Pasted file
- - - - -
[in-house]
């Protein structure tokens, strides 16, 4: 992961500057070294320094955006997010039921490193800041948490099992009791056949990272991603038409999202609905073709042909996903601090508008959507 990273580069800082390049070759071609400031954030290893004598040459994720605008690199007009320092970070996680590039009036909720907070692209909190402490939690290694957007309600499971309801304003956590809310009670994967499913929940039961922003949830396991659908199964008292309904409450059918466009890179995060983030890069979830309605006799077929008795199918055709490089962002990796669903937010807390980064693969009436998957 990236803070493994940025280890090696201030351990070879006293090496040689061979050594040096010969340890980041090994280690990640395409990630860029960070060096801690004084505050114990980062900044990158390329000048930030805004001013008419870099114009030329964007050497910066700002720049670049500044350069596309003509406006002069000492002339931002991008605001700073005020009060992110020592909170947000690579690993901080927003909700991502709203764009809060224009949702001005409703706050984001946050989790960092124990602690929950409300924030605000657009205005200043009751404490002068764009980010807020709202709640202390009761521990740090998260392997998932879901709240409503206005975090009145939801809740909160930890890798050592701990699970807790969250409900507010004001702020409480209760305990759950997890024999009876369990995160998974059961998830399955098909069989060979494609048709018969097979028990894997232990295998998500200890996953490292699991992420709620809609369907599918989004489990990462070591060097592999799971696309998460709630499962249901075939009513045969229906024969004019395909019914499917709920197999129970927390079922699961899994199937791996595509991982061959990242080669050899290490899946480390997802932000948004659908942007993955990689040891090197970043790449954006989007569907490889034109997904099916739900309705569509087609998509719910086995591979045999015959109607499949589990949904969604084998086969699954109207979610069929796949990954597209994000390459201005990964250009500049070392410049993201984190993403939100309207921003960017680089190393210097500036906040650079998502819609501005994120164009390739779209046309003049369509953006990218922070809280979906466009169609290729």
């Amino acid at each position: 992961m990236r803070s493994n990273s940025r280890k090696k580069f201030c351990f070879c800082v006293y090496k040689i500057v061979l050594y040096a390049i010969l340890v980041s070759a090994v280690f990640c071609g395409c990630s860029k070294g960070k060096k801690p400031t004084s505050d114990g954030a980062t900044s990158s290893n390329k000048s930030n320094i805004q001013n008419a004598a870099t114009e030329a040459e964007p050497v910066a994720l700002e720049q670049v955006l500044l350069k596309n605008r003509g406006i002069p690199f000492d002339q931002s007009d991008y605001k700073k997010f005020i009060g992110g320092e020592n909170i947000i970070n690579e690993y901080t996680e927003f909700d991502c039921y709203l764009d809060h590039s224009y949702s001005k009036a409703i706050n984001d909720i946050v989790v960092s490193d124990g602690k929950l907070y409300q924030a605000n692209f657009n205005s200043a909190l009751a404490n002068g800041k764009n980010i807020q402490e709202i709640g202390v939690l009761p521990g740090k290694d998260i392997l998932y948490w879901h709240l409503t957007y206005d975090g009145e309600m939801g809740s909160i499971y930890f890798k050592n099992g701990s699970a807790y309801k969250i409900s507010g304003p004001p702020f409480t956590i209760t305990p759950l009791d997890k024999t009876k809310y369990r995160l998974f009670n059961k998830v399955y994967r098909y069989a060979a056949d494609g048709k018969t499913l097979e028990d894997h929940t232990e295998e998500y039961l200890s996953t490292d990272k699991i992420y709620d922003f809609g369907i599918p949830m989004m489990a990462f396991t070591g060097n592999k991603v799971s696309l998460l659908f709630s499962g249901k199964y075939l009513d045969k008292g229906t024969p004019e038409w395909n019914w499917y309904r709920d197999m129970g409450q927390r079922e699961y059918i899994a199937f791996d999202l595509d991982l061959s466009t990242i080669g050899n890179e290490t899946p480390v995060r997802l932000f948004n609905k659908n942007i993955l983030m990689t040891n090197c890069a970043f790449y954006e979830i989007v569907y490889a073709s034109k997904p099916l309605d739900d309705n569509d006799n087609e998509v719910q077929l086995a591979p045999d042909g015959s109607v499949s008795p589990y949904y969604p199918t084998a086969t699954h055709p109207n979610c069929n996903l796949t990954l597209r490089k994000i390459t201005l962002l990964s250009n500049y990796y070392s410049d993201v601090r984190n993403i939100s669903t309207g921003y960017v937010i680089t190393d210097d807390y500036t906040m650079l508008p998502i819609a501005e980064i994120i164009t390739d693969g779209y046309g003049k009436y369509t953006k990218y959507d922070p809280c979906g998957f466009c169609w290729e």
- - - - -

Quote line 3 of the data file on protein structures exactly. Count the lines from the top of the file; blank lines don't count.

């Amino acid at each position: 992961m990236r803070s493994n990273s940025r280890k090696k580069f201030c351990f070879c800082v006293y090496k040689i500057v061979l050594y040096a390049i010969l340890v980041s070759a090994v280690f990640c071609g395409c990630s860029k070294g960070k060096k801690p400031t004084s505050d114990g954030a980062t900044s990158s290893n390329k000048s930030n320094i805004q001013n008419a004598a870099t114009e030329a040459e964007p050497v910066a994720l700002e720049q670049v955006l500044l350069k596309n605008r003509g406006i002069p690199f000492d002339q931002s007009d991008y605001k700073k997010f005020i009060g992110g320092e020592n909170i947000i970070n690579e690993y901080t996680e927003f909700d991502c039921y709203l764009d809060h590039s224009y949702s001005k009036a409703i706050n984001d909720i946050v989790v960092s490193d124990g602690k929950l907070y409300q924030a605000n692209f657009n205005s200043a909190l009751a404490n002068g800041k764009n980010i807020q402490e709202i709640g202390v939690l009761p521990g740090k290694d998260i392997l998932y948490w879901h709240l409503t957007y206005d975090g009145e309600m939801g809740s909160i499971y930890f890798k050592n099992g701990s699970a807790y309801k969250i409900s507010g304003p004001p702020f409480t956590i209760t305990p759950l009791d997890k024999t009876k809310y369990r995160l998974f009670n059961k998830v399955y994967r098909y069989a060979a056949d494609g048709k018969t499913l097979e028990d894997h929940t232990e295998e998500y039961l200890s996953t490292d990272k699991i992420y709620d922003f809609g369907i599918p949830m989004m489990a990462f396991t070591g060097n592999k991603v799971s696309l998460l659908f709630s499962g249901k199964y075939l009513d045969k008292g229906t024969p004019e038409w395909n019914w499917y309904r709920d197999m129970g409450q927390r079922e699961y059918i899994a199937f791996d999202l595509d991982l061959s466009t990242i080669g050899n890179e290490t899946p480390v995060r997802l932000f948004n609905k659908n942007i993955l983030m990689t040891n090197c890069a970043f790449y954006e979830i989007v569907y490889a073709s034109k997904p099916l309605d739900d309705n569509d006799n087609e998509v719910q077929l086995a591979p045999d042909g015959s109607v499949s008795p589990y949904y969604p199918t084998a086969t699954h055709p109207n979610c069929n996903l796949t990954l597209r490089k994000i390459t201005l962002l990964s250009n500049y990796y070392s410049d993201v601090r984190n993403i939100s669903t309207g921003y960017v937010i680089t190393d210097d807390y500036t906040m650079l508008p998502i819609a501005e980064i994120i164009t390739d693969g779209y046309g003049k009436y369509t953006k990218y959507d922070p809280c979906g998957f466009c169609w290729e």